He ran off four straight birdies on the front nine to quickly get into the mix, and then couldn't decide how to play his tee shot on the 10th. It didn't help that earlier in the round, he looked over at adjacent first tee and saw Nick Watney — affectionately known as "Rube" — pipe his tee shot out-of-bounds to the right.

"I got over there and for some reason I'm thinking, 'You know, I probably really shouldn't hit this driver; I'll take something off of it, and just hit a little softy out there.' And bailed on it, because I didn't want to hit it right out-of-bounds," Woods said. "And I chalked that up to just not listening to my instincts of hitting a 3-iron down there or just chipping a 5-wood — or not watching Ruby hit that shot."

Woods was lucky. The snap hook bounced off a net fence protecting the houses, and he had just enough room to play to the middle of the 10th green and walk away with par.

He also was disgusted with his approach to the par-5 16th, turning in anger and swiping at the ground. It wasn't a great shot, but it was dry, catching the left side of the green 50 feet away and setting up a two-putt birdie.

Woods also had a two-putt birdie at the par-5 sixth. He made birdies on the other par 5s with his wedge game. Over two rounds, he has had such improved control of his play that he hit 19 consecutive greens in regulation at one point. That streak ended on the 13th hole Friday, when he two-putted for par from on the fringe.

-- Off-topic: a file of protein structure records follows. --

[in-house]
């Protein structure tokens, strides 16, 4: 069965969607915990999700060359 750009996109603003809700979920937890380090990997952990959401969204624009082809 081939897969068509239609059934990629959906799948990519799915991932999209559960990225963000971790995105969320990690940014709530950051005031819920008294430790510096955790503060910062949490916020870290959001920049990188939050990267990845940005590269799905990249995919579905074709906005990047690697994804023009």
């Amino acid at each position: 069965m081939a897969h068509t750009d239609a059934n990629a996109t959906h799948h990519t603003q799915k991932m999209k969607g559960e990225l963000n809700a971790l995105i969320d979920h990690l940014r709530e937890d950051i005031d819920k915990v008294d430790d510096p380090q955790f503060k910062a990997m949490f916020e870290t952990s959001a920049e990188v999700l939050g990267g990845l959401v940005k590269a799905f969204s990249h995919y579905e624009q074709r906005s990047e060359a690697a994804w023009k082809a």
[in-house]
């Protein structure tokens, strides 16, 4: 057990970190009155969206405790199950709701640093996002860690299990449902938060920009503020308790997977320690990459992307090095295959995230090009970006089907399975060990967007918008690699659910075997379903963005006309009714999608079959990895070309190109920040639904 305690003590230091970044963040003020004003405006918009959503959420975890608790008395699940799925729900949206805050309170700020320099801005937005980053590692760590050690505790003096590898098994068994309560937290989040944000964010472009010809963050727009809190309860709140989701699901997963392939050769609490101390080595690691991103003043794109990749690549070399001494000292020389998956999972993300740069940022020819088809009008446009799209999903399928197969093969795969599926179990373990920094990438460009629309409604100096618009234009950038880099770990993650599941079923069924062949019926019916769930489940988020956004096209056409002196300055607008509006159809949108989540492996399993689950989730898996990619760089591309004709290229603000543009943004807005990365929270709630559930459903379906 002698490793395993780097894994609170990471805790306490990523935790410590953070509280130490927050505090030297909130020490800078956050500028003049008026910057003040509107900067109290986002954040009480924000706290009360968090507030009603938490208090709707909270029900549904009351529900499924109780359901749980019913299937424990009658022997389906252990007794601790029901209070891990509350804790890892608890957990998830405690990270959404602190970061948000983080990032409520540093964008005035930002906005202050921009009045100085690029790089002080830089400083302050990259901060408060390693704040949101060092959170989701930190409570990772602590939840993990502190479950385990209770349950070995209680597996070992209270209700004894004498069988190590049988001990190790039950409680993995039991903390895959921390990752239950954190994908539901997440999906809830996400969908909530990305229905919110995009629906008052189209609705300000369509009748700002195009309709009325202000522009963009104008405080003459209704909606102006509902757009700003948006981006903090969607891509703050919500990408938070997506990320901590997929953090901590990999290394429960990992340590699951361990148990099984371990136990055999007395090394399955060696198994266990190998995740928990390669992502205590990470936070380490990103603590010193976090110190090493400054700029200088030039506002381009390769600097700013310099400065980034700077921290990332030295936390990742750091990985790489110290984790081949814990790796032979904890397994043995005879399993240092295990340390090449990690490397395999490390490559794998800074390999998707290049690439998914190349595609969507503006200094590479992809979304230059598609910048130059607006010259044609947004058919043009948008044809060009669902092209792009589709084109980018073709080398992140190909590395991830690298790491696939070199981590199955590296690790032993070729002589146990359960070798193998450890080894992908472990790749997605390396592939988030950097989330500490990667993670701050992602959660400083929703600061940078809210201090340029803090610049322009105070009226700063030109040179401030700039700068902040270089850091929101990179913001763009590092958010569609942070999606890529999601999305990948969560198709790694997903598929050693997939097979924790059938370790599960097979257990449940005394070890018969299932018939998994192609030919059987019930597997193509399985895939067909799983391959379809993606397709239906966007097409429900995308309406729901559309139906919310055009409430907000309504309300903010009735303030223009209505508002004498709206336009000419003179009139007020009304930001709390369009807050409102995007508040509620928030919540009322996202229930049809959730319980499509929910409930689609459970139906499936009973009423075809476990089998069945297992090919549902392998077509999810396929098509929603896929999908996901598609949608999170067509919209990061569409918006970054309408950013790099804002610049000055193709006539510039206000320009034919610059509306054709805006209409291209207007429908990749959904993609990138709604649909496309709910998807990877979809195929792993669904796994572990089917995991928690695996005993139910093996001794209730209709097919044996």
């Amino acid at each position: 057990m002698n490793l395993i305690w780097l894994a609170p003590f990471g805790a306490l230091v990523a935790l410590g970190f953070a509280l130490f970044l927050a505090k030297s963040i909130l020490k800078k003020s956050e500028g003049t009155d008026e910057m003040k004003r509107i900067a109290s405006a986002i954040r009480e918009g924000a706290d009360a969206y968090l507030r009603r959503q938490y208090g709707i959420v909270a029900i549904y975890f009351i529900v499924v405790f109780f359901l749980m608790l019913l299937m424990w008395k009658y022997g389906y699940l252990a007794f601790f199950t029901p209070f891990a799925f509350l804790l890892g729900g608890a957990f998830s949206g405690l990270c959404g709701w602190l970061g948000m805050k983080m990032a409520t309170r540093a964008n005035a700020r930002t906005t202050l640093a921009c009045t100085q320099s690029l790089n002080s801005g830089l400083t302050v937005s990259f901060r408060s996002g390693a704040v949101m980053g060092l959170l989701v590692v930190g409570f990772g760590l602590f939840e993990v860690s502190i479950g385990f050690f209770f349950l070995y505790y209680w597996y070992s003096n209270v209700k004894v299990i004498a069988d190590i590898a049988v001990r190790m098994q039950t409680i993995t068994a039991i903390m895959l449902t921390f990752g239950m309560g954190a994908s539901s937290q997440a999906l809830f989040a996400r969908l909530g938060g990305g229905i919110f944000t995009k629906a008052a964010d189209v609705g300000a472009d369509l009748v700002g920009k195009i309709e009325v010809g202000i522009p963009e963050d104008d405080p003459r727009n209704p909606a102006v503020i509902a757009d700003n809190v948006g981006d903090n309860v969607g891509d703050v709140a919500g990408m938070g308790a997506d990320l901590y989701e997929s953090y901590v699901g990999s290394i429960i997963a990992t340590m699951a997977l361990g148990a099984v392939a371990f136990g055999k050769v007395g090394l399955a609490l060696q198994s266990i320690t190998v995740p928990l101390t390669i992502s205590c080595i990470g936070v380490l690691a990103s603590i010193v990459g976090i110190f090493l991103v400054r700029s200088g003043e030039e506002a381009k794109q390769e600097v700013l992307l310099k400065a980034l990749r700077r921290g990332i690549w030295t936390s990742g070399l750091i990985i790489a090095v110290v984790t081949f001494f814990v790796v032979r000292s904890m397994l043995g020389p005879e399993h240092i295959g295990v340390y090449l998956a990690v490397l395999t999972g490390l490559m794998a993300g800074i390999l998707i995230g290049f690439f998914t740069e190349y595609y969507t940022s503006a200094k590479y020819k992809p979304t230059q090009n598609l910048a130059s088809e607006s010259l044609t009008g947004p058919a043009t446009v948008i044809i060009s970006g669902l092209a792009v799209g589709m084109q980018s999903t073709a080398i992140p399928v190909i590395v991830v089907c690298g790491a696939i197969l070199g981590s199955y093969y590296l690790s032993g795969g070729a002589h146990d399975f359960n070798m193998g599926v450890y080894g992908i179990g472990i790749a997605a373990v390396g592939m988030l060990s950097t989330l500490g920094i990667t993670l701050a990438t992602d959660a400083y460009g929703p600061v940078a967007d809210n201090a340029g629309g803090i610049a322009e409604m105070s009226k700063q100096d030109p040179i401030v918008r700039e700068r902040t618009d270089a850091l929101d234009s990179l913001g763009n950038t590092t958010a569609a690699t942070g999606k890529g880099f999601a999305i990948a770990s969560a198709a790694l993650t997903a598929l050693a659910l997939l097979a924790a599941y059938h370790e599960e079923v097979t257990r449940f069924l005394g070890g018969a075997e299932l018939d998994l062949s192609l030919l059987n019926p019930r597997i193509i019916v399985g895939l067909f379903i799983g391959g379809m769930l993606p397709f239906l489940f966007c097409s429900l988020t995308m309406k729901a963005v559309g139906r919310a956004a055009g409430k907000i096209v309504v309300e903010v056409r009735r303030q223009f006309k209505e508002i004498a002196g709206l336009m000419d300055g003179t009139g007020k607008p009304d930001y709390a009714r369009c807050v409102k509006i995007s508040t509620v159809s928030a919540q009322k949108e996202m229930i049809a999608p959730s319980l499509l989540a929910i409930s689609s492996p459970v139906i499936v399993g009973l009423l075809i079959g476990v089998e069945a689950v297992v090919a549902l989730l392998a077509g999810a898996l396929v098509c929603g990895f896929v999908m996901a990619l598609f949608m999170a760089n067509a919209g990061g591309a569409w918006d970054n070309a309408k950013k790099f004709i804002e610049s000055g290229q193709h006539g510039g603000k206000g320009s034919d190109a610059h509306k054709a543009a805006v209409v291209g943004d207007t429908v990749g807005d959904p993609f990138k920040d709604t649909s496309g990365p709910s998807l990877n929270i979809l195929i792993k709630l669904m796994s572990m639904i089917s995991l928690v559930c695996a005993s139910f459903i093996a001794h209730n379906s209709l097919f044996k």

Some of that is familiarity.

"I've had a few places where I've felt comfortable and I've played well, and this is one of them," Woods said. "For some reason, I just understand how to play it."

And some of that is becoming more confident with his swing, especially how far he is hitting the ball. Woods said he was not hitting his irons as well before going to work with Sean Foley, and a straighter, tighter ball flight has led to more distance — and more adjustments.

He felt as though he hit the ball better on Thursday in a round of 69, although he didn't have nearly as many birdie chances.

"My bad days are not as bad as they used to be," Woods said.

Woods had eight birdie putts inside 15 feet on Friday, compared with only five putts of that length on Thursday. He holed five putts longer than 6 feet on Friday, compared with only two on Thursday.

The best round came from McDowell, and it was a reminder of how far he has come in one year. McDowell had a dream season in 2010 by winning the U.S. Open at Pebble Beach, winning the decisive point for Europe in the Ryder Cup at Celtic Manor, then ending the year with a record comeback against Woods in the Chevron World Challenge.

McDowell had a hard time managing his time, much less his expectations, and the eye-opener was at Bay Hill last year when he shot 80.

This time, McDowell was 17 shots better.

"That 80 was a wake-up call, but I didn't wake up for another four months or so," McDowell said. "It was more of the panic button. It was a pretty awful four or five months for me.

"But like I say, I feel like you learn more from those types of experiences than you do from shooting 63 at Bay Hill. There's not much to learn out there except that if you play great and hole some putts, you can go low."

That's just what he did. And that's what someone will have to do on the weekend to win — including Woods.